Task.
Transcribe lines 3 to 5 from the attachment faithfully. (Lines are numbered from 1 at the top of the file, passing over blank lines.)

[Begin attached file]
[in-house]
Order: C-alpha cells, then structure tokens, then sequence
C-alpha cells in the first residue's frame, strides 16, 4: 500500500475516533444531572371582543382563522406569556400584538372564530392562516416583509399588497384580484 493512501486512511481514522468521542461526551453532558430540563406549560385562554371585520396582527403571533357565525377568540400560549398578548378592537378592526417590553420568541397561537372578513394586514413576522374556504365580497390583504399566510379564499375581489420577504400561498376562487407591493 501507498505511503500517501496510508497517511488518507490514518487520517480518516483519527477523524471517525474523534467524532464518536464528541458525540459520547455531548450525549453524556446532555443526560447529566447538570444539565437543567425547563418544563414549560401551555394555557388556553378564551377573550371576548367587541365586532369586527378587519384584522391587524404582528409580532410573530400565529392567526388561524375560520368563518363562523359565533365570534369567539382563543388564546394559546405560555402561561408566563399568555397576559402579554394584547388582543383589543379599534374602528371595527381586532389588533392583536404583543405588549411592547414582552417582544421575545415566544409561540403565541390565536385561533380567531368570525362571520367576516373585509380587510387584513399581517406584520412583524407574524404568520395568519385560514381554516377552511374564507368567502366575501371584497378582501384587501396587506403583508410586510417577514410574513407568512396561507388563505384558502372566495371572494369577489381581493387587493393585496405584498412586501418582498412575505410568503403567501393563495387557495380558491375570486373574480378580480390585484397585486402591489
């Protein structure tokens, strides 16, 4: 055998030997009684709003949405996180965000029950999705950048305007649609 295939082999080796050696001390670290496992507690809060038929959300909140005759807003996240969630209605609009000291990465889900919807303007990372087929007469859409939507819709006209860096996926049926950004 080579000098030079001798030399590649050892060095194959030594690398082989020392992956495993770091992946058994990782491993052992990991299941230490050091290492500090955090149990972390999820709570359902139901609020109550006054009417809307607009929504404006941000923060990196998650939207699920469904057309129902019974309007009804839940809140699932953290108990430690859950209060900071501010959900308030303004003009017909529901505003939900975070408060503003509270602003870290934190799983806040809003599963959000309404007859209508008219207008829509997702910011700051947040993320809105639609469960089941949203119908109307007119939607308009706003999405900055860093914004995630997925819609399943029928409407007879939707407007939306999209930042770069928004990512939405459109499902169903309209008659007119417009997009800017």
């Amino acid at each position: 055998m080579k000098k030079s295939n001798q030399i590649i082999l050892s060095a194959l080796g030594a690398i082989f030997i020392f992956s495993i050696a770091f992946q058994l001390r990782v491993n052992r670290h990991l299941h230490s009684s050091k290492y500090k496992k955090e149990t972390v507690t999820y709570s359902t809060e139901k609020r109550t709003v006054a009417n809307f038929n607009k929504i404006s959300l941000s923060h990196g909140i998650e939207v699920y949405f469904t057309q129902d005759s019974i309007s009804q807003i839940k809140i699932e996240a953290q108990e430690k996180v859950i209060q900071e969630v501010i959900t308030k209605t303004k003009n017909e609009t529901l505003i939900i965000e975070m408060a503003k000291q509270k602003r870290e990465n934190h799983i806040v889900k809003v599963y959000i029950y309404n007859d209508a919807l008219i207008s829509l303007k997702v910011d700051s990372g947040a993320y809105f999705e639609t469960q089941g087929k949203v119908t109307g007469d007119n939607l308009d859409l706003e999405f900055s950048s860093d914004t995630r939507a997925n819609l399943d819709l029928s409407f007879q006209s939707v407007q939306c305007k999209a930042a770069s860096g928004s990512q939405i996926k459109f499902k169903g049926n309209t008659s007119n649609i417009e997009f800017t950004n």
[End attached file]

C-alpha cells in the first residue's frame, strides 16, 4: 500500500475516533444531572371582543382563522406569556400584538372564530392562516416583509399588497384580484 493512501486512511481514522468521542461526551453532558430540563406549560385562554371585520396582527403571533357565525377568540400560549398578548378592537378592526417590553420568541397561537372578513394586514413576522374556504365580497390583504399566510379564499375581489420577504400561498376562487407591493 501507498505511503500517501496510508497517511488518507490514518487520517480518516483519527477523524471517525474523534467524532464518536464528541458525540459520547455531548450525549453524556446532555443526560447529566447538570444539565437543567425547563418544563414549560401551555394555557388556553378564551377573550371576548367587541365586532369586527378587519384584522391587524404582528409580532410573530400565529392567526388561524375560520368563518363562523359565533365570534369567539382563543388564546394559546405560555402561561408566563399568555397576559402579554394584547388582543383589543379599534374602528371595527381586532389588533392583536404583543405588549411592547414582552417582544421575545415566544409561540403565541390565536385561533380567531368570525362571520367576516373585509380587510387584513399581517406584520412583524407574524404568520395568519385560514381554516377552511374564507368567502366575501371584497378582501384587501396587506403583508410586510417577514410574513407568512396561507388563505384558502372566495371572494369577489381581493387587493393585496405584498412586501418582498412575505410568503403567501393563495387557495380558491375570486373574480378580480390585484397585486402591489
């Protein structure tokens, strides 16, 4: 055998030997009684709003949405996180965000029950999705950048305007649609 295939082999080796050696001390670290496992507690809060038929959300909140005759807003996240969630209605609009000291990465889900919807303007990372087929007469859409939507819709006209860096996926049926950004 080579000098030079001798030399590649050892060095194959030594690398082989020392992956495993770091992946058994990782491993052992990991299941230490050091290492500090955090149990972390999820709570359902139901609020109550006054009417809307607009929504404006941000923060990196998650939207699920469904057309129902019974309007009804839940809140699932953290108990430690859950209060900071501010959900308030303004003009017909529901505003939900975070408060503003509270602003870290934190799983806040809003599963959000309404007859209508008219207008829509997702910011700051947040993320809105639609469960089941949203119908109307007119939607308009706003999405900055860093914004995630997925819609399943029928409407007879939707407007939306999209930042770069928004990512939405459109499902169903309209008659007119417009997009800017």
């Amino acid at each position: 055998m080579k000098k030079s295939n001798q030399i590649i082999l050892s060095a194959l080796g030594a690398i082989f030997i020392f992956s495993i050696a770091f992946q058994l001390r990782v491993n052992r670290h990991l299941h230490s009684s050091k290492y500090k496992k955090e149990t972390v507690t999820y709570s359902t809060e139901k609020r109550t709003v006054a009417n809307f038929n607009k929504i404006s959300l941000s923060h990196g909140i998650e939207v699920y949405f469904t057309q129902d005759s019974i309007s009804q807003i839940k809140i699932e996240a953290q108990e430690k996180v859950i209060q900071e969630v501010i959900t308030k209605t303004k003009n017909e609009t529901l505003i939900i965000e975070m408060a503003k000291q509270k602003r870290e990465n934190h799983i806040v889900k809003v599963y959000i029950y309404n007859d209508a919807l008219i207008s829509l303007k997702v910011d700051s990372g947040a993320y809105f999705e639609t469960q089941g087929k949203v119908t109307g007469d007119n939607l308009d859409l706003e999405f900055s950048s860093d914004t995630r939507a997925n819609l399943d819709l029928s409407f007879q006209s939707v407007q939306c305007k999209a930042a770069s860096g928004s990512q939405i996926k459109f499902k169903g049926n309209t008659s007119n649609i417009e997009f800017t950004n």